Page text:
In towns and villages in South Africa, roads are dotted with potholes, garbage piles up on sidewalks, and water and electricity supplies are cut off for hours, if not days, non-stop.
Years of neglect by local authorities may once again haunt the ruling African National Congress, with polls indicating that its turnout in municipal elections scheduled for Monday may drop below 50% for the first time since it took power. in 1994. The party also seems unlikely to meet its goal of regaining control of several key urban centers that it lost five years ago.
A pothole is found in the road in the Ekurhuleni district of Johannesburg, South Africa, Tuesday, Nov. 12, 2019. Power outages by South Africa’s cash-strapped utility are hurting the nation’s economy But more regular supply disruptions by municipalities are causing this. even worse.
The election will serve as a litmus test of support for President Cyril Ramaphosa, who will likely seek a second term as head of the ANC next year and then as the nation’s leader in 2024. economy and end the corruption that has devastated finances state.
A survey of 1,501 people conducted by the research firm Ipsos South Africa in August showed that the ANC garnered 49.3% support, the main opposition, the Democratic Alliance, 17.9%, and the populist Economic Freedom Fighters, 14.5%. No party is expected to win outright in the capital Pretoria and the surrounding municipality of Tshwane, along with the economic hub of Johannesburg and several other cities, meaning they are likely to continue to be led by unstable coalitions.
“It’s actually a very, very sad case in the sense that many voters are unhappy with the decisions they have made,” Ipsos Director Mari Harri said in an October 29 interview. “There are about 20 to 25% of the voters who say they are going to vote for a new party. I don’t think the ANC is in a very good place at the moment, but neither are most other parties. ”
A series of reports from the National Treasury and the Auditor General highlight the dire state of local government, with poor management, key positions vacant or filled by unskilled personnel, and billions of rand wasted or embezzled. Only 27 of the 257 municipalities received clean audit reports last year, 163 of them were in financial difficulties and 102 adopted budgets that they could not finance.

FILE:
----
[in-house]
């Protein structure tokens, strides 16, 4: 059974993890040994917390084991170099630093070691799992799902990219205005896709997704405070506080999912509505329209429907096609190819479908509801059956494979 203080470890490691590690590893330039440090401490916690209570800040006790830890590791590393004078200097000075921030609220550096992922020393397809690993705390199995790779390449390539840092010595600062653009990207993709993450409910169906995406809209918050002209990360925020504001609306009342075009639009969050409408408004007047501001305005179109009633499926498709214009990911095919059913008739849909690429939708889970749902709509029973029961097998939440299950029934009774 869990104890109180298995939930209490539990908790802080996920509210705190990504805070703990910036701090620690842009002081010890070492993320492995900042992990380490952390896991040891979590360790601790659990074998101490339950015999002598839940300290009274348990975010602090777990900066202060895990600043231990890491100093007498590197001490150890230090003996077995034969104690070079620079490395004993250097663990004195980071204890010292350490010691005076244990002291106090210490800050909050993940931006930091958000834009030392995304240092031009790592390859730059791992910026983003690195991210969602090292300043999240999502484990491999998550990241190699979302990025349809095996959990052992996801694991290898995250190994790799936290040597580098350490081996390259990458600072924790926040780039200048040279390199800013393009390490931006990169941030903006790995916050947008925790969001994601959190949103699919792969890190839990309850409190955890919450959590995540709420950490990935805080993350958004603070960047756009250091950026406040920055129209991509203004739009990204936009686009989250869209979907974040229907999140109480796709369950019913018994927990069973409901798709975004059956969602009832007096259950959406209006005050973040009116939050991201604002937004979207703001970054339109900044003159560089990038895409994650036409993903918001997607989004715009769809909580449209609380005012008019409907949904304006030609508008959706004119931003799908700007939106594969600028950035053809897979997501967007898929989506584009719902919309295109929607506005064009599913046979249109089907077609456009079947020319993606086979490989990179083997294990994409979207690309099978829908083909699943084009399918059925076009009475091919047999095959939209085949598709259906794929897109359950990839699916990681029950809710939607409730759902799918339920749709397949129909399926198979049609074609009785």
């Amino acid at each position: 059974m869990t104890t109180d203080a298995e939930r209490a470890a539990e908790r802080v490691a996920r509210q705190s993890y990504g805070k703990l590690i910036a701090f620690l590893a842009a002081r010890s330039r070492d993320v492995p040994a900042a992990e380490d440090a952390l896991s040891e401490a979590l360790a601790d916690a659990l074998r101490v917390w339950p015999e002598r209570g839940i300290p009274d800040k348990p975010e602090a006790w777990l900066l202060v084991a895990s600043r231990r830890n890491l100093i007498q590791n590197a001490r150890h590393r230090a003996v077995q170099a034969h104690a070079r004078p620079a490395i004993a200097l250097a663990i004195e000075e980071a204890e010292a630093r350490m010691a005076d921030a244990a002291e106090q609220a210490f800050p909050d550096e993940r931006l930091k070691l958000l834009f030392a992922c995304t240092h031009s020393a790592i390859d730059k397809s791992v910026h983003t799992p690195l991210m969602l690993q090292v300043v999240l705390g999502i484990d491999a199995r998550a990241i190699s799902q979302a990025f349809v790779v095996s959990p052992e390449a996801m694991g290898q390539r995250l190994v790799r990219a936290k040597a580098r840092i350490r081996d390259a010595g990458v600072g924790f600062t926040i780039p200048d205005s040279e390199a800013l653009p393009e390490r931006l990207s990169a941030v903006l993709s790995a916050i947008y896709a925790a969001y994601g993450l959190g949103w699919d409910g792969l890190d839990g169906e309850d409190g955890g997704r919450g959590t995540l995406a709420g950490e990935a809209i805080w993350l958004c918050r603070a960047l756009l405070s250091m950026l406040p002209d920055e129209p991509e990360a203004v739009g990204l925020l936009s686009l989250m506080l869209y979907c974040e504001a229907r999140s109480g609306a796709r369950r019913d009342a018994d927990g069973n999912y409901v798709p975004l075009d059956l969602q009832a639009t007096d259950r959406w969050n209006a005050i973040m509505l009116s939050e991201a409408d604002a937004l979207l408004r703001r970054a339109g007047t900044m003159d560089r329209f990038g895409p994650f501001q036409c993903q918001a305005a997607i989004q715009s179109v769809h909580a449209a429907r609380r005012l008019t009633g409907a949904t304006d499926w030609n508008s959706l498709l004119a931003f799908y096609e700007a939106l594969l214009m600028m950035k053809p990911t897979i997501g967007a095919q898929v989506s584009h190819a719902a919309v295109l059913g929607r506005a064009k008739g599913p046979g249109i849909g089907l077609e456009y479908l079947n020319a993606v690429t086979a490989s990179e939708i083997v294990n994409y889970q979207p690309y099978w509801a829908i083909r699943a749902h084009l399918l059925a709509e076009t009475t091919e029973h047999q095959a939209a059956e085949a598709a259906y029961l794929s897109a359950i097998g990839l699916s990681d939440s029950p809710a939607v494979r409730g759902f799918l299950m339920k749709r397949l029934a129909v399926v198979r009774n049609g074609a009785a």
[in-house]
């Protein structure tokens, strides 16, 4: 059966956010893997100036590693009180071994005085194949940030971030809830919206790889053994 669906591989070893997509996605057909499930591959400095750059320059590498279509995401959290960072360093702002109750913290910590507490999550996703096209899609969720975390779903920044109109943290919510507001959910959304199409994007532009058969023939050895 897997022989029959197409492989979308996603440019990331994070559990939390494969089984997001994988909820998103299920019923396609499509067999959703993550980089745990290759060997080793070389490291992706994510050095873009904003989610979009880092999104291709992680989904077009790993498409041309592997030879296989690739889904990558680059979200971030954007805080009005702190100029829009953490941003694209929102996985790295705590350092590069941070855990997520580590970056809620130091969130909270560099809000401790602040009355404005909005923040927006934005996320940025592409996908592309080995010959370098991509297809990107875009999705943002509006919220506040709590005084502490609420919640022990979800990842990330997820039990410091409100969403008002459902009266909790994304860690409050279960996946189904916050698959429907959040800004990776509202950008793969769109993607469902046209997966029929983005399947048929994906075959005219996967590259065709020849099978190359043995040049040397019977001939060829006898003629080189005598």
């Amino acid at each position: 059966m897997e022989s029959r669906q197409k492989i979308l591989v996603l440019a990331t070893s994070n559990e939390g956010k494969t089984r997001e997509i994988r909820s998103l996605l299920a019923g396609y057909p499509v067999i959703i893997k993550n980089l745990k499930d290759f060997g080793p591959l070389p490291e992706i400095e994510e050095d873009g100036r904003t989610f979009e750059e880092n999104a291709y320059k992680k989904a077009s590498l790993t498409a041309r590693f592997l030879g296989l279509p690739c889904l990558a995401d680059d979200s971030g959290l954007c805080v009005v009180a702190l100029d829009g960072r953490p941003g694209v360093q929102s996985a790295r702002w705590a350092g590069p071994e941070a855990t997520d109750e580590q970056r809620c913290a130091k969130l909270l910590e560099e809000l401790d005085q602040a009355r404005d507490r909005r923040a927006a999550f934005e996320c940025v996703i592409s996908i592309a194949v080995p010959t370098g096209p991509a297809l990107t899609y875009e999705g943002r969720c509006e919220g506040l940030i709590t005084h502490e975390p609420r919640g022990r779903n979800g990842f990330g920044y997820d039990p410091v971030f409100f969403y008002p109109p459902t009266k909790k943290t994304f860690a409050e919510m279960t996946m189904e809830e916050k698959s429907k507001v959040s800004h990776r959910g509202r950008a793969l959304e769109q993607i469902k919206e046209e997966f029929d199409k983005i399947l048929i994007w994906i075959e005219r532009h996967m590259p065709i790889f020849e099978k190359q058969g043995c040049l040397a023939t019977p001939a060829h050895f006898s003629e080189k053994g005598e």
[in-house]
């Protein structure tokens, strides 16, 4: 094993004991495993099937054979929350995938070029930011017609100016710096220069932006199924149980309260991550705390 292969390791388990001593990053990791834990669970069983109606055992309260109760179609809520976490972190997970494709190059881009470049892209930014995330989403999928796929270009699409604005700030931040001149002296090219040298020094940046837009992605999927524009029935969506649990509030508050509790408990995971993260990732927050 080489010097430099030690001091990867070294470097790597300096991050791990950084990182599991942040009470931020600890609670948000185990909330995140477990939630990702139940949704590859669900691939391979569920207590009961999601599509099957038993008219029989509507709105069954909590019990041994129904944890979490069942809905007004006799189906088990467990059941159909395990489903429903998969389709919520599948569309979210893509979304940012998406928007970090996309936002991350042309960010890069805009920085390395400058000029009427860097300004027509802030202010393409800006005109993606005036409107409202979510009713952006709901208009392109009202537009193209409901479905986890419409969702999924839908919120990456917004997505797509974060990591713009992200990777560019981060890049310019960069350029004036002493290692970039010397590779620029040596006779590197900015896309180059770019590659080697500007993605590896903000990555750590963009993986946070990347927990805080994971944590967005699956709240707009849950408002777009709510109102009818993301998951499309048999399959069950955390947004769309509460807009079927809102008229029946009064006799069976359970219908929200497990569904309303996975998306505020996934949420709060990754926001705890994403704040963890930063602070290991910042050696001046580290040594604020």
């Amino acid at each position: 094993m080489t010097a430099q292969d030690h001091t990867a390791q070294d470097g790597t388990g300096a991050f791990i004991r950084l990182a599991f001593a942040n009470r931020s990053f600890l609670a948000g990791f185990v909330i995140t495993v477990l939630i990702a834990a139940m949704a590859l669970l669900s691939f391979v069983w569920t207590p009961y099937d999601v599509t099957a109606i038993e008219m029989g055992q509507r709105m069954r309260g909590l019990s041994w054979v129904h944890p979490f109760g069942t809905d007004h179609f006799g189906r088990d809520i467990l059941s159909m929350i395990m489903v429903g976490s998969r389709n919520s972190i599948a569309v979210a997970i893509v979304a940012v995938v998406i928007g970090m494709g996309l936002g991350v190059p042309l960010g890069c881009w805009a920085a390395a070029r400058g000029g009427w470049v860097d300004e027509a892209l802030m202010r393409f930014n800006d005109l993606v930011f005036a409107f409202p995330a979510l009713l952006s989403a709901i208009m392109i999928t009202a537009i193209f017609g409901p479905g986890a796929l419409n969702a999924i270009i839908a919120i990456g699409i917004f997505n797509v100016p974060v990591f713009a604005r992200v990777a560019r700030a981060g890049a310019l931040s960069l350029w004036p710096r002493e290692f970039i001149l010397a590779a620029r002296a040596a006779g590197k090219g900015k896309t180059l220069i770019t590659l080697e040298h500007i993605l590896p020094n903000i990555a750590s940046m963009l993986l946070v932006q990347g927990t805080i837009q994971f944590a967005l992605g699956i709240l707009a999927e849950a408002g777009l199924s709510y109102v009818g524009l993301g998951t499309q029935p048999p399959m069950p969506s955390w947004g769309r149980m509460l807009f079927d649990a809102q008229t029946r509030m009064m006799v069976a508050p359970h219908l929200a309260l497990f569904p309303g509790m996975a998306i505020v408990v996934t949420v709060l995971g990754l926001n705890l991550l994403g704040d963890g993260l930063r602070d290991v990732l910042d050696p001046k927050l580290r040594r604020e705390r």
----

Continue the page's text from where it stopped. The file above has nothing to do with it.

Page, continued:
Municipal IQ, which collects data from the local government, recorded 868 protests against municipalities in the last five years and 53 in the first five months of 2021.
The collapse of services has been a major impediment to investment, as dairy company Clover Industries plans to relocate operations to the northern city of Lichtenberg and poultry producer Astral Foods sued the eastern Lekwa municipality for failing to provide water and electricity.
The deterioration is evident in Newcastle’s Osizweni Township, an industrial hub 255 kilometers (158 miles) southeast of Johannesburg, where streets are disintegrating and residents complain that the water supply is contaminated. Ntuthuko Mahlaba, the outgoing mayor, was removed from the ANC’s list of candidates for the next ballot after being indicted on charges including robbery and assault that left a man partially paralyzed.
Vice President David Mabuza paralyzed Osizweni when he arrived in a convoy of 15 vehicles to campaign last weekend. Despite dissatisfaction with his living conditions, most people said they would continue to vote for the ANC, because they did not have another political home.
In previous elections, dissatisfied supporters of the party have tended not to vote rather than vote for the opposition.
Cracked concrete fences surround an abandoned building in the Ekurhuleni district of Johannesburg, South Africa, Tuesday, Nov. 12, 2019. Power outages at South Africa’s cash-strapped utility are hurting the nation’s economy, But more regular supply interruptions by municipalities are causing this even worse.
The ANC, Africa’s oldest political movement, continues to gain support, especially among older voters, due to the leadership role it played in the fight against apartheid, and has strengthened support through the disbursement of social grants and housing . The party’s reputation was heavily marked by the nine-year presidency of Jacob Zuma, which was marred by a succession of scandals, damage that his popular successor Ramaphosa has struggled to repair since taking office in early 2018.
Ramaphosa admitted that some ANC councilors have neglected their constituents and urged voters to give the party another chance. Their candidates have the backing of the communities they serve and the contaminated ones have been eliminated, he said.
“We are ridding this organization of corruption and bad practices. We have admitted that we made mistakes, ”the president said at a party rally in Rylands, a working-class suburb of Cape Town this month. “This is a now or never moment for the ANC and this is what energizes us for the ANC. We know what it means to restore the effectiveness and integrity of the ANC. ”
The DA governs the five best-managed municipalities, according to a Ratings Afrika study, yet the party’s predominantly white leadership has struggled to gain ground in a country where 80% of the population is black. And while the EFF’s calls to nationalize the land, banks, and mines have resonated with many poor black township residents, it has made little progress in rural areas.
The elections are being contested by 95,247 candidates, including 1,546 independents, and 26.2 million people have registered to vote.
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